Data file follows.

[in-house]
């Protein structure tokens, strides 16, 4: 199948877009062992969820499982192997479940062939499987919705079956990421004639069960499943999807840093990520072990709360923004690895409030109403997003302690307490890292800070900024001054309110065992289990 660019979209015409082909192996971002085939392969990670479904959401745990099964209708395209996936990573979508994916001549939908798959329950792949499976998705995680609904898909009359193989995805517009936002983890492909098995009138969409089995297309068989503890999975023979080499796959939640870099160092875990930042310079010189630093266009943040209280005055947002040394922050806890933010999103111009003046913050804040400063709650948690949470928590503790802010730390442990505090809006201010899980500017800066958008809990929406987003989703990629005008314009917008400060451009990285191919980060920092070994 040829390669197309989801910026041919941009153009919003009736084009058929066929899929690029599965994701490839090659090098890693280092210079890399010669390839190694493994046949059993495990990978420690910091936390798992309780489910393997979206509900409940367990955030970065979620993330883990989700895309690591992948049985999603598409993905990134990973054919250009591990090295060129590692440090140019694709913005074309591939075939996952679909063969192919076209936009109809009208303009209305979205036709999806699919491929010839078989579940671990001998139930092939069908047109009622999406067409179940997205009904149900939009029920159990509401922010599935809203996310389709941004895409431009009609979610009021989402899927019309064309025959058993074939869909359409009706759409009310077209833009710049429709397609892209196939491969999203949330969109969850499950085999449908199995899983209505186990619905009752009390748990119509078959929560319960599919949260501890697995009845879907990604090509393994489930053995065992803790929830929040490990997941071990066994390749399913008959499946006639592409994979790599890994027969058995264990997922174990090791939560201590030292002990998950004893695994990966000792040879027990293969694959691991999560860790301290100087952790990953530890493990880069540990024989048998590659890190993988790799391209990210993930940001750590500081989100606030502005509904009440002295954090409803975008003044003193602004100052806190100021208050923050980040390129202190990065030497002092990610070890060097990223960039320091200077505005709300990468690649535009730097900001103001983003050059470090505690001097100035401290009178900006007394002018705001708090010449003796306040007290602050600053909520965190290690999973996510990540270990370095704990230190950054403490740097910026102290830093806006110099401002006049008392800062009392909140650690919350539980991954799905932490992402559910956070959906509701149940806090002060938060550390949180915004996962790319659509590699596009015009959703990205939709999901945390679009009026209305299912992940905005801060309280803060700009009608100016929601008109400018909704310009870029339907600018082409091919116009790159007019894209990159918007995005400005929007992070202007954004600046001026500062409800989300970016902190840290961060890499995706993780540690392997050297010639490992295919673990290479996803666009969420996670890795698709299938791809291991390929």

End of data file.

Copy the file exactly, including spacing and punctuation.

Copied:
[in-house]
């Protein structure tokens, strides 16, 4: 199948877009062992969820499982192997479940062939499987919705079956990421004639069960499943999807840093990520072990709360923004690895409030109403997003302690307490890292800070900024001054309110065992289990 660019979209015409082909192996971002085939392969990670479904959401745990099964209708395209996936990573979508994916001549939908798959329950792949499976998705995680609904898909009359193989995805517009936002983890492909098995009138969409089995297309068989503890999975023979080499796959939640870099160092875990930042310079010189630093266009943040209280005055947002040394922050806890933010999103111009003046913050804040400063709650948690949470928590503790802010730390442990505090809006201010899980500017800066958008809990929406987003989703990629005008314009917008400060451009990285191919980060920092070994 040829390669197309989801910026041919941009153009919003009736084009058929066929899929690029599965994701490839090659090098890693280092210079890399010669390839190694493994046949059993495990990978420690910091936390798992309780489910393997979206509900409940367990955030970065979620993330883990989700895309690591992948049985999603598409993905990134990973054919250009591990090295060129590692440090140019694709913005074309591939075939996952679909063969192919076209936009109809009208303009209305979205036709999806699919491929010839078989579940671990001998139930092939069908047109009622999406067409179940997205009904149900939009029920159990509401922010599935809203996310389709941004895409431009009609979610009021989402899927019309064309025959058993074939869909359409009706759409009310077209833009710049429709397609892209196939491969999203949330969109969850499950085999449908199995899983209505186990619905009752009390748990119509078959929560319960599919949260501890697995009845879907990604090509393994489930053995065992803790929830929040490990997941071990066994390749399913008959499946006639592409994979790599890994027969058995264990997922174990090791939560201590030292002990998950004893695994990966000792040879027990293969694959691991999560860790301290100087952790990953530890493990880069540990024989048998590659890190993988790799391209990210993930940001750590500081989100606030502005509904009440002295954090409803975008003044003193602004100052806190100021208050923050980040390129202190990065030497002092990610070890060097990223960039320091200077505005709300990468690649535009730097900001103001983003050059470090505690001097100035401290009178900006007394002018705001708090010449003796306040007290602050600053909520965190290690999973996510990540270990370095704990230190950054403490740097910026102290830093806006110099401002006049008392800062009392909140650690919350539980991954799905932490992402559910956070959906509701149940806090002060938060550390949180915004996962790319659509590699596009015009959703990205939709999901945390679009009026209305299912992940905005801060309280803060700009009608100016929601008109400018909704310009870029339907600018082409091919116009790159007019894209990159918007995005400005929007992070202007954004600046001026500062409800989300970016902190840290961060890499995706993780540690392997050297010639490992295919673990290479996803666009969420996670890795698709299938791809291991390929």